A shortage of land is forcing cities and developers to come up with unique strategies for building new homes during what has arguably become a housing crisis in the Lower Mainland.
In Port Coquitlam, city council recently approved five row houses on a single lot and 23 townhomes on four lots.
But one request has come up from a developer that the city doesn't see every day.
Pollyco Group of Companies wants to add two townhouses to a development that is already 20 years old in the city's north east Riverwood neighbourhood.
If approved, these two 2,000 sq-ft. townhouses would be built on a portion of land used for a play area and remove three parking spaces, leaving five.
It was the loss of visitor parking that raised concerns for the project at Northview Place, a 38-unit townhouse development located at 1260 Riverside Dr.
Neighbourhood already short of street parking
"It is so busy, especially where this particular unit is," said Coun. Steve Darling, who expressed concerns that the loss of visitors' parking would impact the neighbourhood because visitors would have to park on the street.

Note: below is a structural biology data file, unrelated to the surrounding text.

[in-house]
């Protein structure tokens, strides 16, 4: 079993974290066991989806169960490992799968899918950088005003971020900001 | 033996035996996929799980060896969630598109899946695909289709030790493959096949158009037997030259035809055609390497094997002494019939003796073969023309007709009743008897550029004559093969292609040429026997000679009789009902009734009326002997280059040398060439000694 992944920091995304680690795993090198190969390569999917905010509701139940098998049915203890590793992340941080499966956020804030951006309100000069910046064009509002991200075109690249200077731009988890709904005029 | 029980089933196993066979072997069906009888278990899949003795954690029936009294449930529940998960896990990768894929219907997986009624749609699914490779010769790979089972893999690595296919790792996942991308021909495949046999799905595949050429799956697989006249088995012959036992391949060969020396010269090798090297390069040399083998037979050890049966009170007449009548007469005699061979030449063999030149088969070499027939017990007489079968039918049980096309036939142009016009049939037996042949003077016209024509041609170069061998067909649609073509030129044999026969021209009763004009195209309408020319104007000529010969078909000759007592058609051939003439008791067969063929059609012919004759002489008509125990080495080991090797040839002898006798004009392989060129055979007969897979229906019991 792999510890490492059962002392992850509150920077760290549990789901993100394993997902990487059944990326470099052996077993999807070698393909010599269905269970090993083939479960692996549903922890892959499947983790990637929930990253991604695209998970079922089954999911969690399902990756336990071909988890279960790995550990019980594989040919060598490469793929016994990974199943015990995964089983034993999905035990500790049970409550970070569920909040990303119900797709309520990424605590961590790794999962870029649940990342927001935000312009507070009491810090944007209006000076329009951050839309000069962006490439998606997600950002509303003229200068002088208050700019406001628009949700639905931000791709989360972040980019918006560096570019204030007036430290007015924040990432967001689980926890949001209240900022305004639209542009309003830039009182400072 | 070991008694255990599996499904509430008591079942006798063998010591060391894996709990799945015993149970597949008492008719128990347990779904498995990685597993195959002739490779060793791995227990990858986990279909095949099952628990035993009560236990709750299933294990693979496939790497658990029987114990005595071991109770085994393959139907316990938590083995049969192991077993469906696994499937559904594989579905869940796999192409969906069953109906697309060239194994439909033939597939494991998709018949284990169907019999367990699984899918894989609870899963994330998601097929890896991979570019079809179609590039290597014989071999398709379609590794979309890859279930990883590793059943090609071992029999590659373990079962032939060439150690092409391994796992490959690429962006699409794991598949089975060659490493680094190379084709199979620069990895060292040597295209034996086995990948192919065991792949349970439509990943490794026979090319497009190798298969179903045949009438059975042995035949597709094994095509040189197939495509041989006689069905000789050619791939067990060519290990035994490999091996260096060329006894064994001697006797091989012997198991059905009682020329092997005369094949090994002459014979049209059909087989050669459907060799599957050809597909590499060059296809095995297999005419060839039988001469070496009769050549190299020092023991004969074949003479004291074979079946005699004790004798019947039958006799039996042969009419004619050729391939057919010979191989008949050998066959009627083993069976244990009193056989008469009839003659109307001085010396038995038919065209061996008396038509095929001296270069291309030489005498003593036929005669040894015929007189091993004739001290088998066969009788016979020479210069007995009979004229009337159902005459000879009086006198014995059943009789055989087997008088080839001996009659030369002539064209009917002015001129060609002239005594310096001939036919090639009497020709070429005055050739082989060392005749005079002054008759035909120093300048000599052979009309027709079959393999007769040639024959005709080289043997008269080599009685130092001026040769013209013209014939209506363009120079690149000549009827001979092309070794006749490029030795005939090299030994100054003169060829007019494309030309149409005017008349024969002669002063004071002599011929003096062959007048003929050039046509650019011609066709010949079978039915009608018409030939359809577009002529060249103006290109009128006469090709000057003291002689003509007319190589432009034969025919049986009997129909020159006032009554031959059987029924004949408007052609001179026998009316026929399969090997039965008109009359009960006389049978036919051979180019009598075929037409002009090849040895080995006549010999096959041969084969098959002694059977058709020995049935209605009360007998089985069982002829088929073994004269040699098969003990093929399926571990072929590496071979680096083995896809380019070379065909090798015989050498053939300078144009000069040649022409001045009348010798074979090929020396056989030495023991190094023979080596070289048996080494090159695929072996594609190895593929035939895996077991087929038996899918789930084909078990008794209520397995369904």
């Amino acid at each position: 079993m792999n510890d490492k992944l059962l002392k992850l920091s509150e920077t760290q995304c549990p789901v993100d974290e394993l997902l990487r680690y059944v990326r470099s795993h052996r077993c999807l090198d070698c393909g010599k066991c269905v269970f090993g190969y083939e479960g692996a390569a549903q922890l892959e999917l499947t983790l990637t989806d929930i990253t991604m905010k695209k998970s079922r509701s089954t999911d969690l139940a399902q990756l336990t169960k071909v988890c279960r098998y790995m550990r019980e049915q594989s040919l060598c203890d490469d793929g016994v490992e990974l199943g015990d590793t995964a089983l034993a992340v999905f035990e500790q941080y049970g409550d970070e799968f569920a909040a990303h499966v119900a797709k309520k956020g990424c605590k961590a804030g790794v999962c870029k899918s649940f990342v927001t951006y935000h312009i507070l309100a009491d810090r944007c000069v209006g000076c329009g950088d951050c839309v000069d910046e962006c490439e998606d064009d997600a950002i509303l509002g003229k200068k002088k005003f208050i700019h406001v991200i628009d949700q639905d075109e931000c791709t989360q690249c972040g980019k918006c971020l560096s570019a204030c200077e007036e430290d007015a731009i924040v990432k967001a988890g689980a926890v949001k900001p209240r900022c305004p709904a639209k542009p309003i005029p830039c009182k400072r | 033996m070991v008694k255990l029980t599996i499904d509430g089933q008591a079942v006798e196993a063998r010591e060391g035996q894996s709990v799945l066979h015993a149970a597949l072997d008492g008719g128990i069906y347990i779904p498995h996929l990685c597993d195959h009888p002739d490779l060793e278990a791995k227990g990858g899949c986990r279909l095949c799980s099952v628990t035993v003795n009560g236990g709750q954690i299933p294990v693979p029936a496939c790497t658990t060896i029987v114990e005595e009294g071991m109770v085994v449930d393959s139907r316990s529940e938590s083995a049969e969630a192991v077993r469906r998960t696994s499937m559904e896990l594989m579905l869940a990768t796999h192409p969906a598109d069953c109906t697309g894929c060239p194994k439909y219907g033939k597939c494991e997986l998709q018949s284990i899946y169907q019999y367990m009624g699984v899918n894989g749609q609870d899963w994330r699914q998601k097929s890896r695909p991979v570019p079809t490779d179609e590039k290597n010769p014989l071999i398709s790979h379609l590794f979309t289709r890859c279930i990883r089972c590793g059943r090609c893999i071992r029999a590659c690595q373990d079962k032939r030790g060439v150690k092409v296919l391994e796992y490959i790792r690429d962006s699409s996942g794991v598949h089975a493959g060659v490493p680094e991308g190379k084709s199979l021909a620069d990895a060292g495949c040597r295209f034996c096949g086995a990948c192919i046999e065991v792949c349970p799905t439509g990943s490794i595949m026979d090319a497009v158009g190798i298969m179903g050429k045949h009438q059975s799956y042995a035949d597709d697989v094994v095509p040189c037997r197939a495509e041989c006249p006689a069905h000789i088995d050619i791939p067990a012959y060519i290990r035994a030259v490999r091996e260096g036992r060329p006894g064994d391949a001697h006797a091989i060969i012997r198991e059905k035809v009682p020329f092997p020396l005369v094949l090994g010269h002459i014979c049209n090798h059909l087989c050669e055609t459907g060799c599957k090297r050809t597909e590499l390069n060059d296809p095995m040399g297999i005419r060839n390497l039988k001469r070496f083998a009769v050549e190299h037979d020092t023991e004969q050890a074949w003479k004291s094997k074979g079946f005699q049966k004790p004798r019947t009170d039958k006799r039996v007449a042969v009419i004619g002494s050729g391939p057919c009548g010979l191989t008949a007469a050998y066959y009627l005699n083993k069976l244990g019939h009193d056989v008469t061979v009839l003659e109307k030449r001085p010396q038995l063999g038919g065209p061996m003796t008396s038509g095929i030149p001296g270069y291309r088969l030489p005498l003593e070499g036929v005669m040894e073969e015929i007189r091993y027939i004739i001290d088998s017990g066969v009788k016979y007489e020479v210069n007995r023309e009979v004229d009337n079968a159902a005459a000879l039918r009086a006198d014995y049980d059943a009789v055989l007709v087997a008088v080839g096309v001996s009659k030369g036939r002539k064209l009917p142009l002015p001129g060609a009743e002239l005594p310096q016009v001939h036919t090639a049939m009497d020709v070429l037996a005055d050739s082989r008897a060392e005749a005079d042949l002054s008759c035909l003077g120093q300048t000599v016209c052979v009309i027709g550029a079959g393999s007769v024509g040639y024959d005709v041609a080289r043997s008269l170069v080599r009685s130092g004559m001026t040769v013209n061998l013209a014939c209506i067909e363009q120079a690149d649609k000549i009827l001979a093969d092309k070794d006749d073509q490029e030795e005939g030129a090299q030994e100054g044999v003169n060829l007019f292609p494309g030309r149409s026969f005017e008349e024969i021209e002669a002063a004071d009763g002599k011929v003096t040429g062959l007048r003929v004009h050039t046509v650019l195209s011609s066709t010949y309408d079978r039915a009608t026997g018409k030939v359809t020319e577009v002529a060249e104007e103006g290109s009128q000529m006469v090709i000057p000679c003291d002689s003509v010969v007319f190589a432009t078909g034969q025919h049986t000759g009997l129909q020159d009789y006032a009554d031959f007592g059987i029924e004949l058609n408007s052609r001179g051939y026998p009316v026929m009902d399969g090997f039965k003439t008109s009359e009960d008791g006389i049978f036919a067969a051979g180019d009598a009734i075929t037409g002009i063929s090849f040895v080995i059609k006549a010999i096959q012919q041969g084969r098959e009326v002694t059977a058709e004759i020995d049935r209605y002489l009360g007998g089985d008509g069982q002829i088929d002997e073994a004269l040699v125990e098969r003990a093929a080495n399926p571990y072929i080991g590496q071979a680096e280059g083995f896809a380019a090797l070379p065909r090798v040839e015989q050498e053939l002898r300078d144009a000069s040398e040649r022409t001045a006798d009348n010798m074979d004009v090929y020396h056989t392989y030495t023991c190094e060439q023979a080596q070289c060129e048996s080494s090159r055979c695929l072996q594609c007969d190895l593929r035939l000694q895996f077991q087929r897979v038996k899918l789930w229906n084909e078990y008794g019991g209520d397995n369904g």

"On that stretch of turn, it’s a lot of cars," Darling said.
Located across from Terry Fox Secondary, the property is in a busy area, with parking in heavy demand, according to the city.
In fact, a parking study revealed that:
- Existing visitor parking supply onsite was fully utilized;
- Parking supply on Yangtze Gate and Yangtze Place was near or at capacity; and
- A majority of available on-street capacity is along Riverside Drive.
But council was also sympathetic to the developer, given the need for housing, and the fact that Northview Place was built at a lower density than what would be allowed today.
"Housing is something we desire in the city," said Coun. Glenn Pollock.
Owners signed contracts allowing town houses
Northview Place owners are well aware of the developer's plans because they were required to sign a contract acknowledging the potential for the construction of two new townhouses when they purchased their homes in recent years.
However, losing three visitors' parking spaces is an issue and the city is concerned about adding to the tight parking situation in the neighbourhood.
"The city generally receives a higher volume of complaints for availability of on-street parking around townhouse developments, and has received a number of parking complaints for this area," states the staff report.
Council agreed to holding a public input opportunity before taking a vote on the developer's request.
If approved, Pollyco would pay the city $40,000 for each de-commissioned parking space.
As for the new town homes, side-by-side parking for two cars would be provided in an attached garage, council was told.
The playground would also be upgraded, outdoor furniture installed, and trees planted on the property.